Abstract 19289: Left Bundle Branch Block in Patients With Acute Myocardial Infarction: Presentation, Treatment and 20-Years Trends in Outcome From the Acute Myocardial Infarction in Switzerland (amis) Plus Registry
Introduction: Current guidelines recommend urgent reperfusion therapy, preferably primary percutaneous coronary intervention (pPCI), in patients with ongoing myocardial ischemia and persistent ST-segment elevation (STE) or new or presumed new left bundle branch block (LBBB). Whether new or presumed new LBBB should be managed as a STE-equivalent in contemporary clinical practice remains controversial.
Methods: We analyzed data from on a large, nationwide, prospective, multicenter registry of patients admitted with acute myocardial infarction (AMI) in Switzerland (AMIS). Descriptive statistics and multivariate logistic regression were used to compare baseline characteristics, treatment and outcomes between patients with STE and new or presumed new LBBB.
Results: From 1997 to June 2016, 29114 patients with AMI (STE, 91.8%; LBBB, 6.2%) were included. Compared to the STE patients, patients with LBBB were older, with higher cardiovascular risk profile, greater burden of pre-existing comorbidities, longer reperfusion delays, higher prevalence of cardiogenic shock and worse left ventricular systolic function, but smaller AMI size. After adjustment for age and gender, LBBB patients were less likely to receive evidence-based antithrombotic therapies, and undergo urgent coronary angiography (45.7%) or pPCI (42.4%), compared to patients with STE (p<0.001 for all). LBBB was associated with higher rates of major adverse cardiovascular events (17% vs. 8.2%), in-hospital mortality (15.8% vs. 6.5%), and cardiogenic shock (11.6% vs. 6.4%), compared with patients with STE (p<0.001 for all). On multivariate analysis, LBBB was associated with the same risk of in-hospital mortality as STE (OR 0.98, 95% CI 0.83-1.15). Between 1997 and 2016, we observed an important decrease in in-hospital mortality, more largely in patients with LBBB than with STE.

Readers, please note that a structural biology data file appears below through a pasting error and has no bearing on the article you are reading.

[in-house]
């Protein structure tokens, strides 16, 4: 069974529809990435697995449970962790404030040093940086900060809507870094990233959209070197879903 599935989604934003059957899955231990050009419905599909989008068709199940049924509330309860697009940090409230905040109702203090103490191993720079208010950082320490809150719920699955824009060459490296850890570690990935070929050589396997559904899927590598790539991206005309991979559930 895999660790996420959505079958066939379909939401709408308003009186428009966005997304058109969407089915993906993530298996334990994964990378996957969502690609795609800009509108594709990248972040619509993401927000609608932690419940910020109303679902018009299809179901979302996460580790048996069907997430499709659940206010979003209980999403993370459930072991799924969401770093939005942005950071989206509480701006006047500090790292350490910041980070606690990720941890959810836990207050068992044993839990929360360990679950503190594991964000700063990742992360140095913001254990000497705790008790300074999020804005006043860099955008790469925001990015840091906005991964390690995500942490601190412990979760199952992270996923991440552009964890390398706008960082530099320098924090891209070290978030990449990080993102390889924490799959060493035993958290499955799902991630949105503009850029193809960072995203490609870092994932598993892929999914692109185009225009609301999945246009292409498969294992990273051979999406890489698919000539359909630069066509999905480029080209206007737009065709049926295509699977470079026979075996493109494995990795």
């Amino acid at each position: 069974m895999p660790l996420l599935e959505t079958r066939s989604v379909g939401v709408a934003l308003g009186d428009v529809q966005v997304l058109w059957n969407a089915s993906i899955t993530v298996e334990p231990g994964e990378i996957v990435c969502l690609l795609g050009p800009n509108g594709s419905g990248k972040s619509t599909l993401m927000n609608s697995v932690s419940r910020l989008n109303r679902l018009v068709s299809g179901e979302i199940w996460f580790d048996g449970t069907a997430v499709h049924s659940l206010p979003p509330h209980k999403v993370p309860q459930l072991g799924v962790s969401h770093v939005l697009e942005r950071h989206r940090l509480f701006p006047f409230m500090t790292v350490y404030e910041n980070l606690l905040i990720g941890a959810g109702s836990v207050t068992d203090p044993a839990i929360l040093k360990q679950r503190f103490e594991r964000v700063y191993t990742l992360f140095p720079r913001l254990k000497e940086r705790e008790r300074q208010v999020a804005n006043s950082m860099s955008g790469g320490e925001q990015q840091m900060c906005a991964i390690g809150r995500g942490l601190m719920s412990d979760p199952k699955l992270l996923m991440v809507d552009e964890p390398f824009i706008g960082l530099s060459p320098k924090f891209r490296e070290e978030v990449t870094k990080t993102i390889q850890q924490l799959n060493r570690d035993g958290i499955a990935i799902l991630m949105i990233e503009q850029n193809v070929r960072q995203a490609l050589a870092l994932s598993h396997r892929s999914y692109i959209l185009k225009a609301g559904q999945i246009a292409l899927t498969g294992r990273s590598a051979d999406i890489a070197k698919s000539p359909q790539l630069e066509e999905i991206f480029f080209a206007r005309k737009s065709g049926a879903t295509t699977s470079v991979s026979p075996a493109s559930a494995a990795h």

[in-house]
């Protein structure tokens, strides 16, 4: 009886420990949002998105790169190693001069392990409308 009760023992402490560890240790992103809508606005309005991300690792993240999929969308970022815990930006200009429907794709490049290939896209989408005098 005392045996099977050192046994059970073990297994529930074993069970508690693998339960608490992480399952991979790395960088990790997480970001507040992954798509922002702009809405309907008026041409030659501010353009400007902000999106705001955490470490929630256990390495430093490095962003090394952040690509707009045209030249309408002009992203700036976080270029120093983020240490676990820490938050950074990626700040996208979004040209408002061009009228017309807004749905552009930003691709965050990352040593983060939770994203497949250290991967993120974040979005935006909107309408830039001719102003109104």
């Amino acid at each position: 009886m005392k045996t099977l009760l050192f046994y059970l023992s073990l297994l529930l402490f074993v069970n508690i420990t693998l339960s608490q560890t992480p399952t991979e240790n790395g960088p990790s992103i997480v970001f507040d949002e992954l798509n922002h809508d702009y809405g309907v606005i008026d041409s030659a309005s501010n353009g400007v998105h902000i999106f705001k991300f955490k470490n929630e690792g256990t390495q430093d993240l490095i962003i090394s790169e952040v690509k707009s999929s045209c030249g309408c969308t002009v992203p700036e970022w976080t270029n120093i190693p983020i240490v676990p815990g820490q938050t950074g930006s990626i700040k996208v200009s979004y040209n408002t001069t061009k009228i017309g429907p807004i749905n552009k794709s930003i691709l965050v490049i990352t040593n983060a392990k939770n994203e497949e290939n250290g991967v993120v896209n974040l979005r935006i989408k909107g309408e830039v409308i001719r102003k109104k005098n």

Conclusions: In a large prospective cohort of patients with AMI, presence of new or presumed new LBBB identifies a high-risk subset of patients with high morbidity and mortality rates. However, our data suggest that LBBB patients have the same adjusted risk of in-hospital mortality than patients with STE. Further studies are needed to identify patients with LBBB that may benefit from an invasive treatment strategy.
Author Disclosures: J. Iglesias: None. S. Degrauwe: None. F. Eberli: None. H. Rickli: None. P. Urban: None. R. Simon: None. D. Radovanovic: None. P. Erne: None.
- © 2016 by American Heart Association, Inc.